Experts have devised a classification system for skin phototypes (SPTs) based on the sensitivity to sunlight. It ranges from SPT I (lightest skin plus other factors) to IV (darkest skin). People with skin types I and II are at highest risk for photoaging skin diseases, including cancer. It should be noted, however, that premature aging from sunlight can affect people of all skin shades.

Tanning and Sunburn History

Skin Type

Tanning and Burning History


Always burns, never tans, sensitive to sun exposure


Burns easily, tans minimally


Burns moderately, tans gradually to light brown


Burns minimally, always tans well to moderately brown


Rarely burns, tans profusely to dark


Never burns, deeply pigmented, least sensitive


The common belief is that women are at greater risk for wrinkles than men. Some evidence suggests, however, that given the same risk factors, men and women in the same age groups have comparable risks for skin photoaging. Some studies report that men are more likely than women to develop non-melanoma skin cancers.


The skin of smokers in areas of their bodies not exposed to sunlight also seems to age more rapidly compared to nonsmokers in the same age group. In fact, heavy smokers in their 40s often have facial wrinkles more like those of nonsmokers in their 60s. Studies of identical twins have found smokers to have thinner skin (in some cases by as much as 40%), more severe wrinkles, and more gray hair than their nonsmoking twins. Cigarette smokers are also more prone to skin cancers, including squamous cell carcinoma and giant basal cell carcinoma. Research has found that women who smoke have much lower levels of vitamin E secretions in their skin. Vitamin E is an antioxidant that may help protect the skin from sun damage.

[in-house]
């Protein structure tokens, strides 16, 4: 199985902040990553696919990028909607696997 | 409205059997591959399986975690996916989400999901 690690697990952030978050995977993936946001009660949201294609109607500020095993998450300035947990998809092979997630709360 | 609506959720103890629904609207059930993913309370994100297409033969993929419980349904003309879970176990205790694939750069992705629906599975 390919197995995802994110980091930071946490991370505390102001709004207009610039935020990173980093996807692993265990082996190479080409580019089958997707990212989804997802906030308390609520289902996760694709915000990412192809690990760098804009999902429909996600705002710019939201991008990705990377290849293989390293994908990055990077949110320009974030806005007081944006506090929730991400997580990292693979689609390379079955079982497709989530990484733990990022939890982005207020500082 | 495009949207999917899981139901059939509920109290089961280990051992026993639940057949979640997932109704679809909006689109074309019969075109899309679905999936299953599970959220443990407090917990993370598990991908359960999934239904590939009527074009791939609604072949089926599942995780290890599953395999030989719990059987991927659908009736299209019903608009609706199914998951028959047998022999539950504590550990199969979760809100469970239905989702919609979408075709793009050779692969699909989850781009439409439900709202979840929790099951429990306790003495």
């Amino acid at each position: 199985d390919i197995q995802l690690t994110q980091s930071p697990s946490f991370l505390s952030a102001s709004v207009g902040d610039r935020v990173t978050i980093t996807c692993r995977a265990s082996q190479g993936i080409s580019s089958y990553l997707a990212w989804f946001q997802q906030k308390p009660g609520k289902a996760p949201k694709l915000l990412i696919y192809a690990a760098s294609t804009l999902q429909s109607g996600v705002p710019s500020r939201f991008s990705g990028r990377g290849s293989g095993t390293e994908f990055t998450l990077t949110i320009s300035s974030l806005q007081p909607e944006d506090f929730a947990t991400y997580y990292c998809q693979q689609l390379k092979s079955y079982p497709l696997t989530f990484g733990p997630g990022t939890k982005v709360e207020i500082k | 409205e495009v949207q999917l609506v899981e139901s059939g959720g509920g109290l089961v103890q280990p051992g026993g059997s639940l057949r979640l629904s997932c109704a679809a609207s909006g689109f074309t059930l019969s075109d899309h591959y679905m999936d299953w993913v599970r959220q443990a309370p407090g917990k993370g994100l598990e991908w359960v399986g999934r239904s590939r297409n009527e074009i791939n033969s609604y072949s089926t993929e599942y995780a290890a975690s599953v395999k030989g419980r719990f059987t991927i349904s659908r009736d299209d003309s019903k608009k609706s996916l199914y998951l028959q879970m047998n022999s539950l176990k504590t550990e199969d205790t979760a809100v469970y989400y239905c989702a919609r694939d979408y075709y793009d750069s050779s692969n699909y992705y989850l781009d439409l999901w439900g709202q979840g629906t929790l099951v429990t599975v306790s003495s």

Disclaimer: These Wellness Protocols are not intended to replace the attention or advice of a physician or other qualified healthcare professional. These statements have not been evaluated by the Food and Drug Administration. These products are not intended to diagnose, treat, cure, or prevent any disease.